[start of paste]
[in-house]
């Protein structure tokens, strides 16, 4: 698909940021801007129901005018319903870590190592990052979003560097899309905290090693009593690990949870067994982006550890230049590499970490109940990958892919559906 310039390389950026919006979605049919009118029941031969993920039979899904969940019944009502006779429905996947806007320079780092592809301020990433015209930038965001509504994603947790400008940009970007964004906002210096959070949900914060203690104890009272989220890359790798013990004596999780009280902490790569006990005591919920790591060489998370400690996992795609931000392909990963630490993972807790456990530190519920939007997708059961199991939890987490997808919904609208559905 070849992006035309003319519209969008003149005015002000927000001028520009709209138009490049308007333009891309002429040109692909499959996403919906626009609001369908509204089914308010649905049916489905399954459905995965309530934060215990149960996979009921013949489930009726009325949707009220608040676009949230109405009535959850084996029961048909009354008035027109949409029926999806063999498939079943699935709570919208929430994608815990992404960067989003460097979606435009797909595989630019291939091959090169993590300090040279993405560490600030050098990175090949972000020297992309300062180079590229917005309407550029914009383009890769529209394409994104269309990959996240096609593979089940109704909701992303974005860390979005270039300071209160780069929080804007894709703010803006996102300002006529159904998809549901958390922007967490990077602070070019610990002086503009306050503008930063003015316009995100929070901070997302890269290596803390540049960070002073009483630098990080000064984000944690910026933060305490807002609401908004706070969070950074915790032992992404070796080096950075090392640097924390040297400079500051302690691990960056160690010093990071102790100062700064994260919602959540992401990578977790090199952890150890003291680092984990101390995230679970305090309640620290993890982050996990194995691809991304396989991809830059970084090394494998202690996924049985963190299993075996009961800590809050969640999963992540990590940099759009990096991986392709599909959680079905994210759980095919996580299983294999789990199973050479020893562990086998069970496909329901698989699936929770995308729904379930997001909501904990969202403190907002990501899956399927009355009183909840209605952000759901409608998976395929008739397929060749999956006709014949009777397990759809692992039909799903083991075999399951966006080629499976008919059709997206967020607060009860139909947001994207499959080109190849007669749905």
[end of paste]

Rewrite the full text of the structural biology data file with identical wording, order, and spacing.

[in-house]
């Protein structure tokens, strides 16, 4: 698909940021801007129901005018319903870590190592990052979003560097899309905290090693009593690990949870067994982006550890230049590499970490109940990958892919559906 310039390389950026919006979605049919009118029941031969993920039979899904969940019944009502006779429905996947806007320079780092592809301020990433015209930038965001509504994603947790400008940009970007964004906002210096959070949900914060203690104890009272989220890359790798013990004596999780009280902490790569006990005591919920790591060489998370400690996992795609931000392909990963630490993972807790456990530190519920939007997708059961199991939890987490997808919904609208559905 070849992006035309003319519209969008003149005015002000927000001028520009709209138009490049308007333009891309002429040109692909499959996403919906626009609001369908509204089914308010649905049916489905399954459905995965309530934060215990149960996979009921013949489930009726009325949707009220608040676009949230109405009535959850084996029961048909009354008035027109949409029926999806063999498939079943699935709570919208929430994608815990992404960067989003460097979606435009797909595989630019291939091959090169993590300090040279993405560490600030050098990175090949972000020297992309300062180079590229917005309407550029914009383009890769529209394409994104269309990959996240096609593979089940109704909701992303974005860390979005270039300071209160780069929080804007894709703010803006996102300002006529159904998809549901958390922007967490990077602070070019610990002086503009306050503008930063003015316009995100929070901070997302890269290596803390540049960070002073009483630098990080000064984000944690910026933060305490807002609401908004706070969070950074915790032992992404070796080096950075090392640097924390040297400079500051302690691990960056160690010093990071102790100062700064994260919602959540992401990578977790090199952890150890003291680092984990101390995230679970305090309640620290993890982050996990194995691809991304396989991809830059970084090394494998202690996924049985963190299993075996009961800590809050969640999963992540990590940099759009990096991986392709599909959680079905994210759980095919996580299983294999789990199973050479020893562990086998069970496909329901698989699936929770995308729904379930997001909501904990969202403190907002990501899956399927009355009183909840209605952000759901409608998976395929008739397929060749999956006709014949009777397990759809692992039909799903083991075999399951966006080629499976008919059709997206967020607060009860139909947001994207499959080109190849007669749905």